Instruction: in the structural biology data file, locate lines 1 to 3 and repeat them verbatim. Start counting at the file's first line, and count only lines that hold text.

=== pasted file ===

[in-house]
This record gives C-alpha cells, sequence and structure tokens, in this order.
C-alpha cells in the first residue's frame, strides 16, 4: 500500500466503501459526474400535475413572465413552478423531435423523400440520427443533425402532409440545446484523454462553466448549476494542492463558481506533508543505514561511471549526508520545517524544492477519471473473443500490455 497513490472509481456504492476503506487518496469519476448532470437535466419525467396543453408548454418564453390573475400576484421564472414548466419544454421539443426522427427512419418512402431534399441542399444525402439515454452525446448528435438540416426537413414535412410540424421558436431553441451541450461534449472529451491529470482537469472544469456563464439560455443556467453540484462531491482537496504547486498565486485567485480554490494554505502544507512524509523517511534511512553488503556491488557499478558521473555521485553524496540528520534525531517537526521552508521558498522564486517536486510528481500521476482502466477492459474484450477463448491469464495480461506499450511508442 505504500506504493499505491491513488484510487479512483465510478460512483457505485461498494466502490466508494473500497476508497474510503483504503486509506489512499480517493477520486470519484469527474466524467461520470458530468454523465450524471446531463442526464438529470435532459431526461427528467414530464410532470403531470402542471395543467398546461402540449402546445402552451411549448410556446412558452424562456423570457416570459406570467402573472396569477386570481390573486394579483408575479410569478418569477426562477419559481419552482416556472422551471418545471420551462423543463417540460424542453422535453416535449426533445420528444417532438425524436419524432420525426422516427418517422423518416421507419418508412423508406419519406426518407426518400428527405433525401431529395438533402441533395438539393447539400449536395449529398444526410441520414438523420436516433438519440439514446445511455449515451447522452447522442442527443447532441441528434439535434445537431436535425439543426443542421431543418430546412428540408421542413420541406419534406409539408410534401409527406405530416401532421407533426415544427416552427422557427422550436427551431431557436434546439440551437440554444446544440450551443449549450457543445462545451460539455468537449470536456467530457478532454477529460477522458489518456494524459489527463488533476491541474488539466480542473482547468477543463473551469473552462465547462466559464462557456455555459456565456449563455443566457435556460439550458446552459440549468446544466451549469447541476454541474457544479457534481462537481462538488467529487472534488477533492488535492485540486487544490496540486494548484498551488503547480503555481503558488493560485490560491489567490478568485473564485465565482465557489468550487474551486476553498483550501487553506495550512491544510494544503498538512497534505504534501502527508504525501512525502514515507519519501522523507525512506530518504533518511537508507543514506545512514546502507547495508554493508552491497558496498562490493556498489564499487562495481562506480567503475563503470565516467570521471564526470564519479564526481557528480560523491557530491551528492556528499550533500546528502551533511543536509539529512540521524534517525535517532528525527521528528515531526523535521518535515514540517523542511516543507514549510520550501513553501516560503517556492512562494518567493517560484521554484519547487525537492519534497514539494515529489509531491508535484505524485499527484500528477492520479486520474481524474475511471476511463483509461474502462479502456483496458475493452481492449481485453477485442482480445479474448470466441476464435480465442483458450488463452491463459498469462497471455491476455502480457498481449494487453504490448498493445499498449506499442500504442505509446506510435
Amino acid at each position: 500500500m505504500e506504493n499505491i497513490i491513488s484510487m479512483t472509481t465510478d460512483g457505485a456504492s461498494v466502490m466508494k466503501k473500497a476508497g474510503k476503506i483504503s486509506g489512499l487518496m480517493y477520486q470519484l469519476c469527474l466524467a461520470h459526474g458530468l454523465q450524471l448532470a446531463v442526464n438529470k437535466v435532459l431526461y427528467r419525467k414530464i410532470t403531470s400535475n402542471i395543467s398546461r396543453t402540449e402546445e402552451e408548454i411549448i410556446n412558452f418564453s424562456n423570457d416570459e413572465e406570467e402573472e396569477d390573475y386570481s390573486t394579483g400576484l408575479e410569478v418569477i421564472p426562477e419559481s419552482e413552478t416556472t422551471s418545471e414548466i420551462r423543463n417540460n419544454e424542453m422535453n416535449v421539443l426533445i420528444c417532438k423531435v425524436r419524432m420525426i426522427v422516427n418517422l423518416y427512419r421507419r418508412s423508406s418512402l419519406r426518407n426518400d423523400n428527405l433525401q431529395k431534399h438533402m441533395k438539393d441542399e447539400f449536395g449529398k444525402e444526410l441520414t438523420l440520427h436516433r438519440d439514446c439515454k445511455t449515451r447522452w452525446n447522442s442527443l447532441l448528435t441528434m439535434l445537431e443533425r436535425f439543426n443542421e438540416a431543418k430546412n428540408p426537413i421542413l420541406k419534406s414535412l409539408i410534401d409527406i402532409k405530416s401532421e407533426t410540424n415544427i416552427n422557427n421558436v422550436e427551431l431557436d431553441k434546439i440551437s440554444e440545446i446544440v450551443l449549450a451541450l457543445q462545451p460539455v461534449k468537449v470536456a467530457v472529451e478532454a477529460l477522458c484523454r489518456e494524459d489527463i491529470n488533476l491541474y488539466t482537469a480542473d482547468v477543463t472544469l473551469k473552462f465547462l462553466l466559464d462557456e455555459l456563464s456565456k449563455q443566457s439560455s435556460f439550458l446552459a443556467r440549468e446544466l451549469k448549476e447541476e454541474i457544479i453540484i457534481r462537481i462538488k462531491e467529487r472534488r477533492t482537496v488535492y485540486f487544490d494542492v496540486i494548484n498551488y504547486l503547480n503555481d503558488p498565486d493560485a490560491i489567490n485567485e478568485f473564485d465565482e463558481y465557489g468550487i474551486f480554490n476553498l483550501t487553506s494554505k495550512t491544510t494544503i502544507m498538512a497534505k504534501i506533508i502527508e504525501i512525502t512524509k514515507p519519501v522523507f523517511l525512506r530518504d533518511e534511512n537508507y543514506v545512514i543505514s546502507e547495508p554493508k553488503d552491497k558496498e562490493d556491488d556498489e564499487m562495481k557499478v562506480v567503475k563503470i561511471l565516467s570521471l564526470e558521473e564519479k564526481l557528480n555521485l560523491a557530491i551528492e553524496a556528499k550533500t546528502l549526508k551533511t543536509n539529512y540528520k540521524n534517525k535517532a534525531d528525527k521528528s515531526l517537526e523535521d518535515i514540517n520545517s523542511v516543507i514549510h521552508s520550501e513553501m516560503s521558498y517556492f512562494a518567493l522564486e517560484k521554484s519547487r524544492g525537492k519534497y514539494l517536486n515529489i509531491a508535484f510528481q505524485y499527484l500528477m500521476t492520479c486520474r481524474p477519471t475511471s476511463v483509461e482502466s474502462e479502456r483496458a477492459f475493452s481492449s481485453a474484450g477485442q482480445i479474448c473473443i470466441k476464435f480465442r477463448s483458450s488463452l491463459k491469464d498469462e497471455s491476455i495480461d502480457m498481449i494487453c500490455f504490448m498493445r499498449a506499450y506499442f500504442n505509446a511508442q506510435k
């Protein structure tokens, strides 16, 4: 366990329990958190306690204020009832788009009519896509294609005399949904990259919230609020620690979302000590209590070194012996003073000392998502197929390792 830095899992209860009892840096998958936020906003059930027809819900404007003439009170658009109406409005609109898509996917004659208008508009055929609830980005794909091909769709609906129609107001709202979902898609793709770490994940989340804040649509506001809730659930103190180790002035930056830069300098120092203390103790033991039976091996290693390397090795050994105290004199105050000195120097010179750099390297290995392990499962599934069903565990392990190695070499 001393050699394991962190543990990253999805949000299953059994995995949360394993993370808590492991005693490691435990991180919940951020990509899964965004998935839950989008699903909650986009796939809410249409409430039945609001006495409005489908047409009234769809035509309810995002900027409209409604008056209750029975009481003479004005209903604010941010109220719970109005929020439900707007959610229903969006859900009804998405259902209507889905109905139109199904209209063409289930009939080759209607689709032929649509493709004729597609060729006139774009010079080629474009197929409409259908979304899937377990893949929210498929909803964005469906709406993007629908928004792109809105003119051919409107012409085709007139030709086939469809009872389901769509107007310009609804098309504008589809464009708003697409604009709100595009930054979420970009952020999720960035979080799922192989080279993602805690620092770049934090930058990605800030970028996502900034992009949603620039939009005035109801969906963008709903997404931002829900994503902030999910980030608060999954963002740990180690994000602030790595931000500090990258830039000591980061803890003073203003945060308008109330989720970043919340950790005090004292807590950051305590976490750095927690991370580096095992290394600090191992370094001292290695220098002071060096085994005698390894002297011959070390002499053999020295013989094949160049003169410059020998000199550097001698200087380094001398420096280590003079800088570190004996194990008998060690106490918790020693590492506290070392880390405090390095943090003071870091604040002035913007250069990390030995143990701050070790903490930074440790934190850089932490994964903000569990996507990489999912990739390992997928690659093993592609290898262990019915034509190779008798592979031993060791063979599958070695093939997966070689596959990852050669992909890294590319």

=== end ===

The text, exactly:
[in-house]
This record gives C-alpha cells, sequence and structure tokens, in this order.
C-alpha cells in the first residue's frame, strides 16, 4: 500500500466503501459526474400535475413572465413552478423531435423523400440520427443533425402532409440545446484523454462553466448549476494542492463558481506533508543505514561511471549526508520545517524544492477519471473473443500490455 497513490472509481456504492476503506487518496469519476448532470437535466419525467396543453408548454418564453390573475400576484421564472414548466419544454421539443426522427427512419418512402431534399441542399444525402439515454452525446448528435438540416426537413414535412410540424421558436431553441451541450461534449472529451491529470482537469472544469456563464439560455443556467453540484462531491482537496504547486498565486485567485480554490494554505502544507512524509523517511534511512553488503556491488557499478558521473555521485553524496540528520534525531517537526521552508521558498522564486517536486510528481500521476482502466477492459474484450477463448491469464495480461506499450511508442 505504500506504493499505491491513488484510487479512483465510478460512483457505485461498494466502490466508494473500497476508497474510503483504503486509506489512499480517493477520486470519484469527474466524467461520470458530468454523465450524471446531463442526464438529470435532459431526461427528467414530464410532470403531470402542471395543467398546461402540449402546445402552451411549448410556446412558452424562456423570457416570459406570467402573472396569477386570481390573486394579483408575479410569478418569477426562477419559481419552482416556472422551471418545471420551462423543463417540460424542453422535453416535449426533445420528444417532438425524436419524432420525426422516427418517422423518416421507419418508412423508406419519406426518407426518400428527405433525401431529395438533402441533395438539393447539400449536395449529398444526410441520414438523420436516433438519440439514446445511455449515451447522452447522442442527443447532441441528434439535434445537431436535425439543426443542421431543418430546412428540408421542413420541406419534406409539408410534401409527406405530416401532421407533426415544427416552427422557427422550436427551431431557436434546439440551437440554444446544440450551443449549450457543445462545451460539455468537449470536456467530457478532454477529460477522458489518456494524459489527463488533476491541474488539466480542473482547468477543463473551469473552462465547462466559464462557456455555459456565456449563455443566457435556460439550458446552459440549468446544466451549469447541476454541474457544479457534481462537481462538488467529487472534488477533492488535492485540486487544490496540486494548484498551488503547480503555481503558488493560485490560491489567490478568485473564485465565482465557489468550487474551486476553498483550501487553506495550512491544510494544503498538512497534505504534501502527508504525501512525502514515507519519501522523507525512506530518504533518511537508507543514506545512514546502507547495508554493508552491497558496498562490493556498489564499487562495481562506480567503475563503470565516467570521471564526470564519479564526481557528480560523491557530491551528492556528499550533500546528502551533511543536509539529512540521524534517525535517532528525527521528528515531526523535521518535515514540517523542511516543507514549510520550501513553501516560503517556492512562494518567493517560484521554484519547487525537492519534497514539494515529489509531491508535484505524485499527484500528477492520479486520474481524474475511471476511463483509461474502462479502456483496458475493452481492449481485453477485442482480445479474448470466441476464435480465442483458450488463452491463459498469462497471455491476455502480457498481449494487453504490448498493445499498449506499442500504442505509446506510435